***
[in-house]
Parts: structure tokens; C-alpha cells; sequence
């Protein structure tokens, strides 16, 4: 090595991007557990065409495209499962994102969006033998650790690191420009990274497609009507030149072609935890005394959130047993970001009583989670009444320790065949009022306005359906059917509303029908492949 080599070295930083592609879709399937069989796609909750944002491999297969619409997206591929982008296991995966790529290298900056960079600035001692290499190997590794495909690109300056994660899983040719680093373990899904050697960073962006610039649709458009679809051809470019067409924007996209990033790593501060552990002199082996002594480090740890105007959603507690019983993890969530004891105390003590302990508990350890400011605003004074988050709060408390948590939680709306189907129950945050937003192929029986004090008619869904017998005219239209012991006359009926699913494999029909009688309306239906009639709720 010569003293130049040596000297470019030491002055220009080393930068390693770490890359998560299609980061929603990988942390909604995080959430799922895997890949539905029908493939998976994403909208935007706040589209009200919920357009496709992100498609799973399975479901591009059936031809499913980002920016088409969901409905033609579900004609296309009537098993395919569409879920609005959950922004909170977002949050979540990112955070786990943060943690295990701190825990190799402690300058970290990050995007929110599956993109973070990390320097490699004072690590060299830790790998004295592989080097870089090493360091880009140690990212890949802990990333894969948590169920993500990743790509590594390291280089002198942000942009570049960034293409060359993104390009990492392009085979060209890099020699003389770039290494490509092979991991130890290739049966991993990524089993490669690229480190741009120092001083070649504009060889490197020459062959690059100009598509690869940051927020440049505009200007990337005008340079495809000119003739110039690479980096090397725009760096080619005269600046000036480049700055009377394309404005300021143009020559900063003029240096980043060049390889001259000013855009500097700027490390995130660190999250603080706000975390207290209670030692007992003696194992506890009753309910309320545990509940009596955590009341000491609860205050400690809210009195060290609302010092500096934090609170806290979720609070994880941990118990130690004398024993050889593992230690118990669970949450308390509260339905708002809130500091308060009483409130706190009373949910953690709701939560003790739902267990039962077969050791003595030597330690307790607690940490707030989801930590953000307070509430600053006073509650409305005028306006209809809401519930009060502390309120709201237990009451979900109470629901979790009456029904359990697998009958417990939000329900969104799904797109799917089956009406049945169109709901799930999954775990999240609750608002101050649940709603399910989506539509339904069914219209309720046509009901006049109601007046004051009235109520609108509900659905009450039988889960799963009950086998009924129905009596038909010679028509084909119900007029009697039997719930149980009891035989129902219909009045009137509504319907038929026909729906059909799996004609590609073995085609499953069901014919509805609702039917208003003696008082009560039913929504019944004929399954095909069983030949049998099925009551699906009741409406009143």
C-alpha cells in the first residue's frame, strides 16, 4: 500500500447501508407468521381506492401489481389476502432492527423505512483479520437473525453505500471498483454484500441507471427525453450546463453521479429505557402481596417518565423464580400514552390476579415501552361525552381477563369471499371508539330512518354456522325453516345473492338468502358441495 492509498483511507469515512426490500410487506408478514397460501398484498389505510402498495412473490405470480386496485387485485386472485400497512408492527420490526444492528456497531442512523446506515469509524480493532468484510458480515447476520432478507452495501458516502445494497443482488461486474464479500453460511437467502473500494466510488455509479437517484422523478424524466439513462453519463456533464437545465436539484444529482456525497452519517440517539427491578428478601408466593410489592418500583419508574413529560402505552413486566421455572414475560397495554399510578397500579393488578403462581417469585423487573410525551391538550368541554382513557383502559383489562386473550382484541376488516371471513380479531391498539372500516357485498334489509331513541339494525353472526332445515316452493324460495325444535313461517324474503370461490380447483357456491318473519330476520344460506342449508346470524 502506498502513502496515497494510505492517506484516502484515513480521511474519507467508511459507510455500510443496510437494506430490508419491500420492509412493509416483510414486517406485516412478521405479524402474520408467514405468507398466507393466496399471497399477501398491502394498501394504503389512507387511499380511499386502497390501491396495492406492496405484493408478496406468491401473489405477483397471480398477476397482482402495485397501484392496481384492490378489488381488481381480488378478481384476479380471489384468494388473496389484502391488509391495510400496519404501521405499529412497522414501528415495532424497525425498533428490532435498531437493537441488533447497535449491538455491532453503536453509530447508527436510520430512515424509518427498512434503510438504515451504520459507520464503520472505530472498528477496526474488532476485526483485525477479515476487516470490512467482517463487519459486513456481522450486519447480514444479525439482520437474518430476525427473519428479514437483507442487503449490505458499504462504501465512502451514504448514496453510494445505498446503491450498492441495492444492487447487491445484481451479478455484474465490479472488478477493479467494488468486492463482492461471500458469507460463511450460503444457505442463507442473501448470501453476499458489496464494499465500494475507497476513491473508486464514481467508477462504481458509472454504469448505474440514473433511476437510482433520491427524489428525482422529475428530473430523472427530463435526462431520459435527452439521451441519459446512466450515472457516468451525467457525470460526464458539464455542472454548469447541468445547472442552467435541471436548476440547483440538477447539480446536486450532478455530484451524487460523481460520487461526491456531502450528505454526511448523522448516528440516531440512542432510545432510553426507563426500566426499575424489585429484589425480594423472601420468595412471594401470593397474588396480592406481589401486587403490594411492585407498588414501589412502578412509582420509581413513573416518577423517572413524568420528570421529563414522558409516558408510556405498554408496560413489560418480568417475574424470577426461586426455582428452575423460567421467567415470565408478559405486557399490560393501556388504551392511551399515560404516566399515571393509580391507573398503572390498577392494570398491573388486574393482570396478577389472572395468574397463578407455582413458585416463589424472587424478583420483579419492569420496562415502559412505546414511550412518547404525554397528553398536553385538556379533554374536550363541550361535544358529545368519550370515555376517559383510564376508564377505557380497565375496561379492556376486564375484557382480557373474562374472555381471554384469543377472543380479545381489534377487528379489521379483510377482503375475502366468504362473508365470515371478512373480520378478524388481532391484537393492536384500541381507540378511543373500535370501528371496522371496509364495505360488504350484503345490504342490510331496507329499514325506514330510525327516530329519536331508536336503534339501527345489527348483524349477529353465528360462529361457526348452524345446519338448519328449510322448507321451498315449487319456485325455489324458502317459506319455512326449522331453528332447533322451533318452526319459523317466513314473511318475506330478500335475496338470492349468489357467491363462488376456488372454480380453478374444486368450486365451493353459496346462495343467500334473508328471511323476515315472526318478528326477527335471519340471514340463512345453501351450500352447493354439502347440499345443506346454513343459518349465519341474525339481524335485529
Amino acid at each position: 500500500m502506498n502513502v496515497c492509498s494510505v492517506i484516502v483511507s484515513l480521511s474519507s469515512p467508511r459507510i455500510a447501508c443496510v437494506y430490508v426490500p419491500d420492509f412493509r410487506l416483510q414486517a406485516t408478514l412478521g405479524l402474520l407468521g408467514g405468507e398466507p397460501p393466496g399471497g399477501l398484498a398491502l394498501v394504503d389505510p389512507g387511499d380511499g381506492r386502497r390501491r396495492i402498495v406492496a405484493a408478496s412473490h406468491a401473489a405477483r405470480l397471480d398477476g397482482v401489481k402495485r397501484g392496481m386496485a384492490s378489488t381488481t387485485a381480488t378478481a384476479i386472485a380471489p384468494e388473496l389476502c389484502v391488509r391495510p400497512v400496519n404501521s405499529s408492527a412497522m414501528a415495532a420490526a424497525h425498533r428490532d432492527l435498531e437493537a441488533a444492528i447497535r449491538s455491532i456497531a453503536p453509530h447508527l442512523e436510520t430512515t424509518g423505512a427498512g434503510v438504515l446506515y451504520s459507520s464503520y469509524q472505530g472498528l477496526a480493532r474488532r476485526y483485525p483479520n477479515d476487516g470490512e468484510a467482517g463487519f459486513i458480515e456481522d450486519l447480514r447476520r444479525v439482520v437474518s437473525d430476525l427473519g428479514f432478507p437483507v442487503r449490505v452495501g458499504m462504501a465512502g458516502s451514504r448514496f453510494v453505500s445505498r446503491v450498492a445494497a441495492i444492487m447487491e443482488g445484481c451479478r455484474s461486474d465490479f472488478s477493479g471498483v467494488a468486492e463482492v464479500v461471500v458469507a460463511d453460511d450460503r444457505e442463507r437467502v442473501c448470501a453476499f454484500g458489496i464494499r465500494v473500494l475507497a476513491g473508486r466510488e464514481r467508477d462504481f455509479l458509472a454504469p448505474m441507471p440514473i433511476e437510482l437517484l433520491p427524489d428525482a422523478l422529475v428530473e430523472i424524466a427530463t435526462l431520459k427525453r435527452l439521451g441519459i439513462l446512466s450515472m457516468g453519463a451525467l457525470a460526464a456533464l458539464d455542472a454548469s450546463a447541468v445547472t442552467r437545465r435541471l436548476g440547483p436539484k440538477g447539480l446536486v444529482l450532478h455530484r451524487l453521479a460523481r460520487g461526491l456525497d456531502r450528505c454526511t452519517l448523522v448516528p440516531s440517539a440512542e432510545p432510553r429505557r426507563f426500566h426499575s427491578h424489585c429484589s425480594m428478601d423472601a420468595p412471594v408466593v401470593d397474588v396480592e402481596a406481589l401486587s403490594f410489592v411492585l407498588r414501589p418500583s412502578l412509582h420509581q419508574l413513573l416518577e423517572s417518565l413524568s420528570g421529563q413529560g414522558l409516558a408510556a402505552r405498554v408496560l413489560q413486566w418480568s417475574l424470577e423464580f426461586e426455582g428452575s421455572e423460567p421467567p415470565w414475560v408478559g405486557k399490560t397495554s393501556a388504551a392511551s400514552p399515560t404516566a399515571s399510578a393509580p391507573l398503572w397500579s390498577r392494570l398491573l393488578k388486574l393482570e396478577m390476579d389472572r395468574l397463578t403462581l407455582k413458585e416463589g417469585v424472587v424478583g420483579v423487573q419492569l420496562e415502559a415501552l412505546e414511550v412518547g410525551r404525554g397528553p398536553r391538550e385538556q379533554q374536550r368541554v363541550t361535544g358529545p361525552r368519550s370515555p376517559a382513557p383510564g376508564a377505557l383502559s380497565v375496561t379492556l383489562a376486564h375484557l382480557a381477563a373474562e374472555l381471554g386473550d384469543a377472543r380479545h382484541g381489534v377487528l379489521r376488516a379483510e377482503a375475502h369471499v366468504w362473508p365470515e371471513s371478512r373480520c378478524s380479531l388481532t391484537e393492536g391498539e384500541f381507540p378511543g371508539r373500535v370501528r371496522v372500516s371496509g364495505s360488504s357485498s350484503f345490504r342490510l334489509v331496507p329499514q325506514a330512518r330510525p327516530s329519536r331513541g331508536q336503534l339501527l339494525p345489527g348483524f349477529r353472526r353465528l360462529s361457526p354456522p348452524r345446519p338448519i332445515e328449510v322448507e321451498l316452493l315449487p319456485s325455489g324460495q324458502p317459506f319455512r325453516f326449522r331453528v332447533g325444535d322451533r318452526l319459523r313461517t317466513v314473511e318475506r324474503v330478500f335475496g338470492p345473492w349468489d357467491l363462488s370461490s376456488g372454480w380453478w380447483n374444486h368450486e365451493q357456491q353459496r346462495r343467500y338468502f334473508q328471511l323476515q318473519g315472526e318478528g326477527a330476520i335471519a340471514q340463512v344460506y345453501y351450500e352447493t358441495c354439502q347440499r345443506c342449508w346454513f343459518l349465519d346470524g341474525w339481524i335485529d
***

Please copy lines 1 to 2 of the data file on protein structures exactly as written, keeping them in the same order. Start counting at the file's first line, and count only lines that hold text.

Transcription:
[in-house]
Parts: structure tokens; C-alpha cells; sequence